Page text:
Date of Completion
Honors College Thesis
Type of Thesis
Honors College, College of Arts and Science Honors
cerebellum, secretin, learning, memory
Eyeblink conditioning (EBC) is an important procedure used to understand the neuronal plasticity that occurs with learning and memory. Delay EBC requires a brainstem-cerebellar circuit while the role of the cerebellum in trace EBC is not as well understood because it requires a more complex neural circuitry involving regions of the medial prefrontal cortex and hippocampus. Secretin is a neuropeptide that is found in high concentrations within the cerebellum. Previous work has shown that blocking secretin’s effects in the cerebellum with intra-cerebellar infusion of relatively large volume of a secretin receptor antagonist impairs delay EBC (Fuchs et al. 2014). Here we study the effect that intra-cerebellar infusion of 0.5 μL secretin receptor antagonist (5-27 secretin) or vehicle prior to training sessions 1 and 2 has on delay and trace EBC in rats. A 600-ms tone CS was used for the delay EBC paradigm and a 300-ms tone CS followed by a 300-ms trace interval was used for the trace EBC paradigm. For delay EBC, the delay vehicle and antagonist groups displayed similar acquisition of conditioned responses (CRs). There was a trend for the trace antagonist group to underperform compared to the trace vehicle group though not quite at a significant level. One explanation for why the results for the delay EBC do not support previous work is that slow learning occurred in the delay vehicle group that may have prevented the effects of secretin receptor antagonist from reaching significance. The trend for the trace antagonist group to display decreased acquisition of CRs suggests that the cerebellum does play an important role in trace EBC. However, in order to better understand the neural circuitry involved in trace EBC, future work should analyze the role that cerebellar secretin itself has on trace EBC.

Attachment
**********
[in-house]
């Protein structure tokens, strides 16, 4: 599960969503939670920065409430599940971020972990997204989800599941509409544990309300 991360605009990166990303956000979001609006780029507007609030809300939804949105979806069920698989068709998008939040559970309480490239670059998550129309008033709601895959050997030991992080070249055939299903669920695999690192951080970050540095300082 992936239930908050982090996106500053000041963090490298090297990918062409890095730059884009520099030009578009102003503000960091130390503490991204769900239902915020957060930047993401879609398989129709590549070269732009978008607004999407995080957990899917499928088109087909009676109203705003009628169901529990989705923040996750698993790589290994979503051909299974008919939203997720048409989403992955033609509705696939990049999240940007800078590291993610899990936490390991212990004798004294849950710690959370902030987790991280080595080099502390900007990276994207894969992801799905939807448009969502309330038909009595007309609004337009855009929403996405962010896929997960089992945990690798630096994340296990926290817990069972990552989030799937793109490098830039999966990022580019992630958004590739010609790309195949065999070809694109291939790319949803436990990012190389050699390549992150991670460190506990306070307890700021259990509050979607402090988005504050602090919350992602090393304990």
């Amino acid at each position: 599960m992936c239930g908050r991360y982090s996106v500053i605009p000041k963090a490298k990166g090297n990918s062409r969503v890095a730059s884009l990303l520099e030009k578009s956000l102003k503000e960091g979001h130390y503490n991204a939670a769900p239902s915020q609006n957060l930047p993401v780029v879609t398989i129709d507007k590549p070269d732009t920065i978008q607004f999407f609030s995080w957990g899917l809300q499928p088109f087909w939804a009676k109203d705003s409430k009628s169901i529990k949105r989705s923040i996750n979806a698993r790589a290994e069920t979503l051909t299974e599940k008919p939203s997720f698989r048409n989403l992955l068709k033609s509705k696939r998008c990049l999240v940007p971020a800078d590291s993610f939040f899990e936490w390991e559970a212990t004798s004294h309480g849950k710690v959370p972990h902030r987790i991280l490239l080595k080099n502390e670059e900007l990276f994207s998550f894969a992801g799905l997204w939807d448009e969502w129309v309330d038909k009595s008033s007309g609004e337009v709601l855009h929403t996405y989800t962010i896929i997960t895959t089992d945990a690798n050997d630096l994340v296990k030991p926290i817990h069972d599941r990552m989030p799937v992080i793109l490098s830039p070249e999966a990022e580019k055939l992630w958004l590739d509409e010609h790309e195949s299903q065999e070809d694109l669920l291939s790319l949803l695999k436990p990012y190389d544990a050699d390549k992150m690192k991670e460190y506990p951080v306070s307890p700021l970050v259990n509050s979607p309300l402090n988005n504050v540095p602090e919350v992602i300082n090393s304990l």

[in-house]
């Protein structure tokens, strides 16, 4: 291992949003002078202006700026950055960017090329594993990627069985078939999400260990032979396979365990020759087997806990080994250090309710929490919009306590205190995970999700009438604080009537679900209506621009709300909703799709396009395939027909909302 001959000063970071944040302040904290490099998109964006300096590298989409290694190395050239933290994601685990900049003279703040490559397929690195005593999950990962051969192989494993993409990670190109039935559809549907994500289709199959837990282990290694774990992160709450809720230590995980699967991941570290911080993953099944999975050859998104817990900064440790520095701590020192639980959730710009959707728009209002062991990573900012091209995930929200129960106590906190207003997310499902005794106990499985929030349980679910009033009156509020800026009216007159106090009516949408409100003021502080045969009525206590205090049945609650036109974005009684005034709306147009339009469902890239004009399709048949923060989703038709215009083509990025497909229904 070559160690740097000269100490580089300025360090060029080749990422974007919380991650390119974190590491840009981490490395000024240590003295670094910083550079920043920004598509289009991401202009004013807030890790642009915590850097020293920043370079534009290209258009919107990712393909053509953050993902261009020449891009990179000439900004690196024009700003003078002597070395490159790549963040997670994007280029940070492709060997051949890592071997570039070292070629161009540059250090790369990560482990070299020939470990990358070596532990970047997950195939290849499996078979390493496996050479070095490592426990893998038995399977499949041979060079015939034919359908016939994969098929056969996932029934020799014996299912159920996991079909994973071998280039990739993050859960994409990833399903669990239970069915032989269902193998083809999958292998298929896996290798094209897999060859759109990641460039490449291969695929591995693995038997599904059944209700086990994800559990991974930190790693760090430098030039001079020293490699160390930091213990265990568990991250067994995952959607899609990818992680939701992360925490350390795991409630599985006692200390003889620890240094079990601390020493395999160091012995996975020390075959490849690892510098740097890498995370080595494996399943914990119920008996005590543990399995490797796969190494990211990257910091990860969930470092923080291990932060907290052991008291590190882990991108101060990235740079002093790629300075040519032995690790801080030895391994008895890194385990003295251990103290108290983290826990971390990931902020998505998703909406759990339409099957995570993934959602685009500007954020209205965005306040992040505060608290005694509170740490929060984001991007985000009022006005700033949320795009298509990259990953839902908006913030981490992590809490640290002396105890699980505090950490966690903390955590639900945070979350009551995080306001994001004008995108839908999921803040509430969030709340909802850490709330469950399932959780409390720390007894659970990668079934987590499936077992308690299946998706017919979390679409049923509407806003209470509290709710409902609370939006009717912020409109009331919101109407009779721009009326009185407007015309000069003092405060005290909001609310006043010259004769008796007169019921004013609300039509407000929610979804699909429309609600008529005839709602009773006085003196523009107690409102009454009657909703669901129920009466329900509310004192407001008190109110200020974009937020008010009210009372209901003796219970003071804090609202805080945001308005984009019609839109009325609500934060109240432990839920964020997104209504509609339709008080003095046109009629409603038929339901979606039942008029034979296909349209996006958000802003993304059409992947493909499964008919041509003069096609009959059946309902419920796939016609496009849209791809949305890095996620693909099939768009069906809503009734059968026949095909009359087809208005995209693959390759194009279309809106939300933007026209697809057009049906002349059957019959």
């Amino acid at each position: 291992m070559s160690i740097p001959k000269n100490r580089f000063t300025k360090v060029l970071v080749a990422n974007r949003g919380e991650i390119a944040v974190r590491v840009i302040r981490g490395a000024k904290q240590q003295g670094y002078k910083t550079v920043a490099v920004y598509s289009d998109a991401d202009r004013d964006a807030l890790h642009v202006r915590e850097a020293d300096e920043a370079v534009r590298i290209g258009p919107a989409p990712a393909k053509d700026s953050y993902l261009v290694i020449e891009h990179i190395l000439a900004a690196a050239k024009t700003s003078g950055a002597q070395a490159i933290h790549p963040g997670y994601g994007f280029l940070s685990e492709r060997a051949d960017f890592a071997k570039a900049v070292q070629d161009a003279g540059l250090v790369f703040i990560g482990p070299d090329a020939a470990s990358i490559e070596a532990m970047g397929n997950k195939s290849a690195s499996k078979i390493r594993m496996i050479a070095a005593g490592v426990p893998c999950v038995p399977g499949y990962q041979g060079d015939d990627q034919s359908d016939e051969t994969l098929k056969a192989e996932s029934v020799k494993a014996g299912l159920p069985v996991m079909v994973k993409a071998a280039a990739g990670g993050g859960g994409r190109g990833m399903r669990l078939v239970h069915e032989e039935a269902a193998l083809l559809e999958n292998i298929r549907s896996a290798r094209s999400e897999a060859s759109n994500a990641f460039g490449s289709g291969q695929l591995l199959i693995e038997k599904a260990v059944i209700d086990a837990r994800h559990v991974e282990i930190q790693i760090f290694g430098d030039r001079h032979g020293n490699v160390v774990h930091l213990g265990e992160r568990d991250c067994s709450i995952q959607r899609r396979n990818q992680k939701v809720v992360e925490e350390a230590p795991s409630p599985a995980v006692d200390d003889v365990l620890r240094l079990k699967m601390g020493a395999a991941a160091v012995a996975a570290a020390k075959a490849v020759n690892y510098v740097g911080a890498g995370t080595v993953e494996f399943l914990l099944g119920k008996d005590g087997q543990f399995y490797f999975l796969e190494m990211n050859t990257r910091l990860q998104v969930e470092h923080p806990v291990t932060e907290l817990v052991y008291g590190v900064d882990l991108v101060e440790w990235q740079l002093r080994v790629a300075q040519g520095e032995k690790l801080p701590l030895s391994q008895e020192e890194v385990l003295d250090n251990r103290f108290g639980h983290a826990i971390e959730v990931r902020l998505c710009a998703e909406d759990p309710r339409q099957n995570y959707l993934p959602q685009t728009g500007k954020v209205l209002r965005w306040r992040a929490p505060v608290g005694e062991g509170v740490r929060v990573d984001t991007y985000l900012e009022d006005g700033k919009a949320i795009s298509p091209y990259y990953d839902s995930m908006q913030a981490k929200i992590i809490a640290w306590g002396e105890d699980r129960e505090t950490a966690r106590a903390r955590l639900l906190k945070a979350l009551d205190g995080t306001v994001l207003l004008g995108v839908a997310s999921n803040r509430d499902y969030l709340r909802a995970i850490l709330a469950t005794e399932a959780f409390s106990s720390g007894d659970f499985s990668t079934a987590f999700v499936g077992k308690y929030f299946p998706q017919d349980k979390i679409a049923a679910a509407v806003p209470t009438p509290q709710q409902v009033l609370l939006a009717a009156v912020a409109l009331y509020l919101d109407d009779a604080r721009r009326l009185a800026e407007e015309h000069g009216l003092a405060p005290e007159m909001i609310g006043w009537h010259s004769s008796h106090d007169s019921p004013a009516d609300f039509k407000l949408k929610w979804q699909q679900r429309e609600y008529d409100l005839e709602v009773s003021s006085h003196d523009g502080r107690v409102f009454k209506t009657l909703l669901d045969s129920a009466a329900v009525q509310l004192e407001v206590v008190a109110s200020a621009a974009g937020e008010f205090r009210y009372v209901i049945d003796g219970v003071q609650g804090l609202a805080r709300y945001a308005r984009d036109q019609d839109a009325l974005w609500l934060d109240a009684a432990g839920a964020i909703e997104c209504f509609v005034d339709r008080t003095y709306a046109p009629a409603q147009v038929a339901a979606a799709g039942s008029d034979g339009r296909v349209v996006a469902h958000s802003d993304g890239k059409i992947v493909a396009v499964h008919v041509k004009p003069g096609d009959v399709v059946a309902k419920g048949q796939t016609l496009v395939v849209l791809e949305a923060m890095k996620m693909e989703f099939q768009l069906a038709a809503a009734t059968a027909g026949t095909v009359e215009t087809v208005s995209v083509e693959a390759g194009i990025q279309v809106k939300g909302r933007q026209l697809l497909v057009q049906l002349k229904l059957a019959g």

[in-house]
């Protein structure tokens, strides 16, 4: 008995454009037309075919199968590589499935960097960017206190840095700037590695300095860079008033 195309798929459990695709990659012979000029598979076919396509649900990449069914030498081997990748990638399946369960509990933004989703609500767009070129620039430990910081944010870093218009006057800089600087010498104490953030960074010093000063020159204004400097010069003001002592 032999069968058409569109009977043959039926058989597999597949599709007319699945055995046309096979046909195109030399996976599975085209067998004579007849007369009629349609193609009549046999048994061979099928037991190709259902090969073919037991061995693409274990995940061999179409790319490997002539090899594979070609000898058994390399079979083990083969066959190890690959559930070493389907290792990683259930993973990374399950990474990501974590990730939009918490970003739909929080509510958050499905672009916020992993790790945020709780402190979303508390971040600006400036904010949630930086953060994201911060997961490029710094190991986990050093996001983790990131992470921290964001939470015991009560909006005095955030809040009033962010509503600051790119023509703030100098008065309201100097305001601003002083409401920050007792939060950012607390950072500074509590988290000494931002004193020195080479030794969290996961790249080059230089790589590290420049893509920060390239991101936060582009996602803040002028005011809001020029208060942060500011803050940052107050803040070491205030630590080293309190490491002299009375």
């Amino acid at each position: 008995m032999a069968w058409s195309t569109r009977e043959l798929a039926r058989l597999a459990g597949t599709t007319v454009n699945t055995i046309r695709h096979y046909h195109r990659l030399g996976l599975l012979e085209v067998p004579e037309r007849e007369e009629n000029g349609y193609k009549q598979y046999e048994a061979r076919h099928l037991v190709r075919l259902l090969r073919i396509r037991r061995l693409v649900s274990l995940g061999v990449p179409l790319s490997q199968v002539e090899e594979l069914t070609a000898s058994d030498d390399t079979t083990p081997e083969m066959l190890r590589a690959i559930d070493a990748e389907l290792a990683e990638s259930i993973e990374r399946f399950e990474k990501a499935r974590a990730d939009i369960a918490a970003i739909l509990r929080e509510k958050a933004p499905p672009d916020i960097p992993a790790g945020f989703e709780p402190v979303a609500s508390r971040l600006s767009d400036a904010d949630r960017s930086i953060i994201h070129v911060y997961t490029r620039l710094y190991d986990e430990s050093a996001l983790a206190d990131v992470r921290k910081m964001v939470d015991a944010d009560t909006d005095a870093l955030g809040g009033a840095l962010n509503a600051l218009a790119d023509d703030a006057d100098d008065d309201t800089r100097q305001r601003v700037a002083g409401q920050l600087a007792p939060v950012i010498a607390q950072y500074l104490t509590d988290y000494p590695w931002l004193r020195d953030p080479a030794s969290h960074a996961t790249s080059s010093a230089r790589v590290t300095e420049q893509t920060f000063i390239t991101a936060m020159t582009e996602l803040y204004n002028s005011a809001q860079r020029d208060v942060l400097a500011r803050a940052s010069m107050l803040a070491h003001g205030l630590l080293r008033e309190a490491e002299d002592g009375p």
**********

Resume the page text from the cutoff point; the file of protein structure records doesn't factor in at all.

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Kather, Josefina M., "Effects of a Secretin Receptor Antagonist on Cerebellar Learning" (2016). UVM Honors College Senior Theses. 222.